Intellectual Property Law Decisions: Decided
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What Is Net Neutrality? How the D.C. Circuit Ruling May Affect You

What is "net neutrality"? A federal court's ruling on this high-tech issue could potentially change your Web-surfing experience.

For starters, net neutrality is the idea that all content on the Internet should be treated equally. Under that theory, no service provider would be allowed to give preferential treatment to a website or company in terms of connection speed, according to CNN.

The D.C. Circuit Court of Appeals on Tuesday struck down anti-blocking and anti-discrimination sections of an FCC ruling that prevented Internet service providers from giving certain websites special treatment.

Hotfile Lawsuit Settled; MPAA to Get $80M Over Piracy Issues

The Motion Picture Association of America's massive copyright infringement lawsuit against Hotfile has been settled outside of court, with the MPAA winning big.

But what does the high-profile Hollywood settlement entail, and how will it affect the future of cyberlockers like Hotfile?

Human Genes Can't Be Patented, Supreme Court Rules

In a first of its kind ruling on human gene patents, the U.S. Supreme Court unanimously decided that synthetically produced genetic material can be patented, but naturally occurring DNA extracted from the human body cannot, Reuters reports.

The Court's decision is a partial victory to biotechnology company Myriad Genetics Inc., which holds the patents in question.

But since the Court ruled that isolated human genes may not be patented, the rights group that challenged the patents came away with a win too.

The U.S. Supreme Court has ruled that Monsanto's patent rights were infringed by soybean farmer Vernon Bowman when he planted second-generation seeds that were meant for consumption.

The Court may have made its unanimous decision in the case in small part due to Bowman's somewhat ingenious way of selecting out Monsanto crops from bulk seed mixes and further developing those crops, reports The New York Times.

This ruling, issued Monday, may be the first of many in the battle over GMO foods. But this decision already has significant consequences for growers using genetically modified seeds.

In a major music download lawsuit, Capitol Records has won a ruling against ReDigi Inc. claiming ReDigi violated the company's digital music copyrights.

A federal judge in New York found that ReDigi was not allowed to let users buy and sell "used" digital music files on its website, reports Reuters. These songs had originally been purchased through Apple's iTunes.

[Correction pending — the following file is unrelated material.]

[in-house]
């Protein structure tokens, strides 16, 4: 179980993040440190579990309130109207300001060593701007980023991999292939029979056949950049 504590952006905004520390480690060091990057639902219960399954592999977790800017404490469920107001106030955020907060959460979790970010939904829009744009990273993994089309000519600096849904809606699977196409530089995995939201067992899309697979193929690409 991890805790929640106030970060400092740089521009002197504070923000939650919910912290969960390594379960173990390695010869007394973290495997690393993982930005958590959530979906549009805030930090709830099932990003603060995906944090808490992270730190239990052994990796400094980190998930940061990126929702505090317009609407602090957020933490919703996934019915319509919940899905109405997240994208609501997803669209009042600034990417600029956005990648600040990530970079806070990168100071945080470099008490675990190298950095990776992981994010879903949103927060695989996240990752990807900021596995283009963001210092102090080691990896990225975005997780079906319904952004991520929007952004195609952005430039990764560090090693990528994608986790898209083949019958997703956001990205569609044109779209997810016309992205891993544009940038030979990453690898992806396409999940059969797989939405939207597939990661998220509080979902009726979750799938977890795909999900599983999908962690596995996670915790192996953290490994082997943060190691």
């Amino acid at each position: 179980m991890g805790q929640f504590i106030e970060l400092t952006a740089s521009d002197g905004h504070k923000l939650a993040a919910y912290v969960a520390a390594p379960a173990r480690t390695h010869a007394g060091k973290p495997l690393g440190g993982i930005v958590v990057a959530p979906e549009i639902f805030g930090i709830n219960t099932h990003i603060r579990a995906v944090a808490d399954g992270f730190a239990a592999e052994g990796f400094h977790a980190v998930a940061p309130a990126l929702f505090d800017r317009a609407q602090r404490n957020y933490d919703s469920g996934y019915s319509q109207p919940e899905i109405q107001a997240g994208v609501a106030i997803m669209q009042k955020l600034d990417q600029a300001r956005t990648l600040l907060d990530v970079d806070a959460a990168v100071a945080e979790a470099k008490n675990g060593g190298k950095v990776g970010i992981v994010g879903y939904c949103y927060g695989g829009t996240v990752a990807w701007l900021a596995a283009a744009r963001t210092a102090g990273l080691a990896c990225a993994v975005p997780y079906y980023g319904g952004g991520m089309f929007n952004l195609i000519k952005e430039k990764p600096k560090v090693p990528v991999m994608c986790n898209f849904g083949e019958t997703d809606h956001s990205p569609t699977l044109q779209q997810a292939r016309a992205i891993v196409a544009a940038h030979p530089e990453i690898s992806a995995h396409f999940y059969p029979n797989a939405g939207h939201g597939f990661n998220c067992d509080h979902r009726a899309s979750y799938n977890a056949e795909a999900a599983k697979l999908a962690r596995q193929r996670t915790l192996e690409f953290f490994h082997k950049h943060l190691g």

The lawsuit is significant, as several companies have been making headway in creating a marketplace for used and unwanted digital works like music and ebooks. This is similar to how second-hand record and book stores resell used physical copies of records and books, but with one critical difference.

In a virtual clean sweep for Apple, Samsung must pay more than $1 billion for willfully violating Apple's patents in developing a wide variety of phones and tablet computers, a Silicon Valley jury announced Friday.

Jurors also found Apple did not infringe on any of Samsung's patents and will not have to pay its rival a dime, Reuters reports. An appeal is likely.

In a historic and closely watched case, Cupertino, Calif.-based Apple sued South Korea-based Samsung for allegedly copying the design and technology used in Apple's iPhones and iPad tablet designs.

What could the decision mean for consumers?

Pharmaceutical Industry Violated Antitrust Says 3rd Cir.

The pharmaceutical industry was given a nasty shock Monday when a federal court ruled that their practices violated antitrust law.

The Third Circuit Court of Appeals struck down a settlement between Schering-Plough and a competing firm that would delay the sale of a generic drug. These pay-for-delay deals have been standard practice in the industry for many years and this decision may spell their end.

The Federal Trade Commission has opposed the deals for years, reports The Washington Post, but this is the first time a court has struck down the deals as anticompetitive.

This may be bad news for big pharma but it could be great for American consumers.

Louis Vuitton protects its monogrammed image like a mama bear protects its cubs.

Earlier this year, Louis Vuitton successfully sued Hyundai for including a Louis Vuitton basketball in one of its car commercials.

Piggybacking on that success, another Louis Vuitton lawsuit was brought, this time suing Warner Brothers for its Hangover movie for including a scene with knockoff Louis Vuitton luggage and a common American mistranslation of the name "Louis." But in this case, Louis Vuitton lost.

How was this case different from Hyundai?

Hermes Wins $100M in Fake Birkin Bag Lawsuit

French fashion house Hermès successfully won a fake Birkin bag lawsuit on Tuesday. A federal judge in New York awarded the high-end retailer $100 million in damages to be paid by 34 websites that had sold counterfeit versions of the company's luxury goods.

The sites, which didn't defend themselves, were found to have infringed upon 9 trademarks. In addition to fake Birkin bags, they sold fake wallets, watches, belts and jewelry.

'Ghost Rider' Belongs to Marvel, Federal Judge Rules

Who owns "Ghost Rider" -- Marvel, or the man who created the comic book character? According to U.S. District Judge Katherine Forrest, Marvel does. Writer and former Marvel employee Gary Friedrich's lawsuit against the comic book company was dismissed in federal court this week.

Friedrich created the fiery motorcycle-riding "Ghost Rider" character in the early 1970s.

He sought movie rights after he heard that Marvel planned other uses of the "Ghost Rider" character. The 2007 "Ghost Rider" flick, starring Nicolas Cage, grossed around $115.8 million in the U.S. and Canada.